• Ensuring reliable data exchange for maximum visibility and access to DERs
    • Developing a better understanding of how DER operating conditions will impact the grid’s energy balance
    • Identifying additional values that could improve operational reliability and resiliency
  • Across North America, utilities are engaged in varying degrees on the NERC-CIP cybersecurity standard. Technology considerations span from endpoint encryption to full operational situational awareness of the grid infrastructure. There are still grey areas in terms of data ownership and privacy requirements, particularly around the access and usage of consumer meter and third-party DER data.

There’s no doubt that DERs offer great potential for peak demand management, resiliency, power quality management, and advanced grid support such as imbalance and reserves management. To extract multi-tier values, however, utilities will need an effective regulatory framework, as well as the operational readiness to manage a decentralized grid.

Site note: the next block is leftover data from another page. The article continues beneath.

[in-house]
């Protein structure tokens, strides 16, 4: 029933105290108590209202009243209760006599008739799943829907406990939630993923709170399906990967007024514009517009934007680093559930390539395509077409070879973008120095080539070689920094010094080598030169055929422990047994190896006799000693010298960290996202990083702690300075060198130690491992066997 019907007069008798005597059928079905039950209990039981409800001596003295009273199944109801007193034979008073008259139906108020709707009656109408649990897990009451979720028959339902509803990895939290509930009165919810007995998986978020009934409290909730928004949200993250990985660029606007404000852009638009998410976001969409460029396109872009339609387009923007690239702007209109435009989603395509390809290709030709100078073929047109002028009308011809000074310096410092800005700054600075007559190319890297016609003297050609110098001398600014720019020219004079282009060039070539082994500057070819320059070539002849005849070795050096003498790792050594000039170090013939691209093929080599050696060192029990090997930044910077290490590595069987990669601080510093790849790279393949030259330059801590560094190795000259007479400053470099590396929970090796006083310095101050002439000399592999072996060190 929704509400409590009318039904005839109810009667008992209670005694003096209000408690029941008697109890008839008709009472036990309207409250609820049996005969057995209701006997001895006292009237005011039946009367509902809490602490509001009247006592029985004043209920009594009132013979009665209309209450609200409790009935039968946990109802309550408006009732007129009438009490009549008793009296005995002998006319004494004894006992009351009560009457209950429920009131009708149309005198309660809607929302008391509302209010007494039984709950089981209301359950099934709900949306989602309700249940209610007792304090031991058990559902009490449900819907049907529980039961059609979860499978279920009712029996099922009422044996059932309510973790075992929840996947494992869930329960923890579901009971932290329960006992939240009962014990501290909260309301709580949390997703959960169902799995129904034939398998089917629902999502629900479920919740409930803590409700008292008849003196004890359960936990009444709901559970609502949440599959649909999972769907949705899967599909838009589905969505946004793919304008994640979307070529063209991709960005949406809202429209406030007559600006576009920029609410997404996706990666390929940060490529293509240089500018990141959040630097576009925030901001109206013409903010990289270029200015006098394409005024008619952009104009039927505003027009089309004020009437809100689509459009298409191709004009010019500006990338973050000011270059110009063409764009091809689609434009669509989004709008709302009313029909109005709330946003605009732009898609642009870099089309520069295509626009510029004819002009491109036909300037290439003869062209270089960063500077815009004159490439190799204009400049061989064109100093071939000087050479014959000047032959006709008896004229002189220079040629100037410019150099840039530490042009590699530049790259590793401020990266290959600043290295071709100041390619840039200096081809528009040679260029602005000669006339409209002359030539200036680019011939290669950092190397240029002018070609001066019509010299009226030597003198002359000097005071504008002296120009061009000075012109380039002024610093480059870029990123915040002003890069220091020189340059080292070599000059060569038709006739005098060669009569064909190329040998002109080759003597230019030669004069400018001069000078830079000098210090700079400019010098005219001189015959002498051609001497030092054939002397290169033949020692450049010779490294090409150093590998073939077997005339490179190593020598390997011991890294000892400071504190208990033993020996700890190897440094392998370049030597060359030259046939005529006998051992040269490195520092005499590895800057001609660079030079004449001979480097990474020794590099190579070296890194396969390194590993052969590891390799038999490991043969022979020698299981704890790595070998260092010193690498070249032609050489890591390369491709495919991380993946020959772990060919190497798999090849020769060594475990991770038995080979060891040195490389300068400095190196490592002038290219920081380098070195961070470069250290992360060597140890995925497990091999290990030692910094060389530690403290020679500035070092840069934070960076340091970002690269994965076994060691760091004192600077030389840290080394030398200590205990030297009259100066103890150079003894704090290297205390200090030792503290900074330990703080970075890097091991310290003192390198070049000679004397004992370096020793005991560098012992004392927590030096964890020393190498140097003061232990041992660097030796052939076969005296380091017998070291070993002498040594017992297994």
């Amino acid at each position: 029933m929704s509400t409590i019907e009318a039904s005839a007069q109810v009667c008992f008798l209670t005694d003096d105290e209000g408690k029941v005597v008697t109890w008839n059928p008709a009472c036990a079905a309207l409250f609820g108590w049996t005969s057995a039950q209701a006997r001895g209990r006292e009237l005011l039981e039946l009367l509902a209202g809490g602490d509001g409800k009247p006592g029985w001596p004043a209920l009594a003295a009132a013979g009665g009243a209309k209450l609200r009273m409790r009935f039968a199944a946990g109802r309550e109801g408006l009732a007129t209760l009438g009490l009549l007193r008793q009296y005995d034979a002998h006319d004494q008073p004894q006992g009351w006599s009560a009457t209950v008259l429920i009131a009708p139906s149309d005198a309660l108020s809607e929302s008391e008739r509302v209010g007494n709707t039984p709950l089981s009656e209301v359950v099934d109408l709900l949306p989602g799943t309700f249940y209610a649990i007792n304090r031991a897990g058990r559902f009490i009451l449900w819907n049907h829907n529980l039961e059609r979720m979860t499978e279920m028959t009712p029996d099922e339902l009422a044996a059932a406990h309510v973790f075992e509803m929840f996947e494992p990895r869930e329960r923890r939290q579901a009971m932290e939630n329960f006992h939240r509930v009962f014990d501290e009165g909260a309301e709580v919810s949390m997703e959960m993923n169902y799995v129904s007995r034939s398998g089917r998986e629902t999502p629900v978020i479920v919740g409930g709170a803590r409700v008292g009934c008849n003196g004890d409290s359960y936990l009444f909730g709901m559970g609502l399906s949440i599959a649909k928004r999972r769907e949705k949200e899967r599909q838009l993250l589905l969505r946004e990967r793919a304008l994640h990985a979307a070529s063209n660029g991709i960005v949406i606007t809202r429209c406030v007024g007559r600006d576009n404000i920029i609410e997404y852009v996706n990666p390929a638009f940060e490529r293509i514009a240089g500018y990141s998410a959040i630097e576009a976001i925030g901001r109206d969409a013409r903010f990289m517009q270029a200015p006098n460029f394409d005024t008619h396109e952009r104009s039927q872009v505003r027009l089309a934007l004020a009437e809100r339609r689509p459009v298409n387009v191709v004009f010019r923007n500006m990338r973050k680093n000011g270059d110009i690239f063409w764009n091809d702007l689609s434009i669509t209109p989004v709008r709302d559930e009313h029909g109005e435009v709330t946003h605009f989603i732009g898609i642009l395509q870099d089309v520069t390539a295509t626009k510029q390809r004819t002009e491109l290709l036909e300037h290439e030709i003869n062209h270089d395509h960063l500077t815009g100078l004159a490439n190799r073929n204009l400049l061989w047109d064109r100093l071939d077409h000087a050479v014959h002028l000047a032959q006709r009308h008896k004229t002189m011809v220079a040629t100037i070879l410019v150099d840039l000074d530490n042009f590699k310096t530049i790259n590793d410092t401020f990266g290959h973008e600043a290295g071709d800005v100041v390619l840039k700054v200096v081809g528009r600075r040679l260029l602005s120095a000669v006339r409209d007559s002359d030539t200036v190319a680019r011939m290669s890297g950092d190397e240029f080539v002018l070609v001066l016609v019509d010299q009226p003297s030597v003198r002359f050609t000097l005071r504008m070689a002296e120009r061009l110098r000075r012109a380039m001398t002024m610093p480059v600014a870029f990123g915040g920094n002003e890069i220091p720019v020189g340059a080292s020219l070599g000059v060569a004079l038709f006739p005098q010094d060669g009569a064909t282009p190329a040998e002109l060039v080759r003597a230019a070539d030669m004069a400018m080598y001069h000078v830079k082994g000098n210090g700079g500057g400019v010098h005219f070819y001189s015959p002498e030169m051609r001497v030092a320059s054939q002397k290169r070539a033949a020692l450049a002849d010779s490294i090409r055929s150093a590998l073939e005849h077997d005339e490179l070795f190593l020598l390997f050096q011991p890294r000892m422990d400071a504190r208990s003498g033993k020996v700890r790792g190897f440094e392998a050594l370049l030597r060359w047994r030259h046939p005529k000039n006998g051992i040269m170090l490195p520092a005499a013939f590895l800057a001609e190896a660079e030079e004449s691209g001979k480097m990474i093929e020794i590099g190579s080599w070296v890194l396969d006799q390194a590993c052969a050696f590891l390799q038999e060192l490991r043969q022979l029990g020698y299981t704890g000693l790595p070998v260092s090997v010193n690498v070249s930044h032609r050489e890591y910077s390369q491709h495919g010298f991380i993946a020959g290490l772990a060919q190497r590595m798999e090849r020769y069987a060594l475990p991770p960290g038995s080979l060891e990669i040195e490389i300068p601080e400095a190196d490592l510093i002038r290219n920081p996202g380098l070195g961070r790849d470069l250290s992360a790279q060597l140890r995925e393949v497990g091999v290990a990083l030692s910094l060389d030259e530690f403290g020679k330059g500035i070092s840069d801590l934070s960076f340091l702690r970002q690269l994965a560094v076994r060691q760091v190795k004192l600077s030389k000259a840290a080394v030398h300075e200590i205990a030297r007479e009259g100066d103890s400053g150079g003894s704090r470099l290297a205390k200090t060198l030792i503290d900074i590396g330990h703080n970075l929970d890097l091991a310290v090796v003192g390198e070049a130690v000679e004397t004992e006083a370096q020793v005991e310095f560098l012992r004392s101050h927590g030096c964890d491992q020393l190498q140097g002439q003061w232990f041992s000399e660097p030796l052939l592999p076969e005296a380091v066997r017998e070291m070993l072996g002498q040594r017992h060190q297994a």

What are your thoughts on the state of regulations and standards in the context of a decentralized grid? Let’s keep the discussion going – share your thoughts below.

Young Ngo


Califican con ‘nota alta’ en energía a la compañía Energética de Occidente

La Compañía Energética de Occidente, CEO, que brinda el servicio en el vecino departamento del Cauca fue destacada por la Superintendencia de Servicios Públicos Domiciliarios como una de las empresas que mejor calidad ofreció el año pasado entre las principales…

Click the link below to read the complete news story on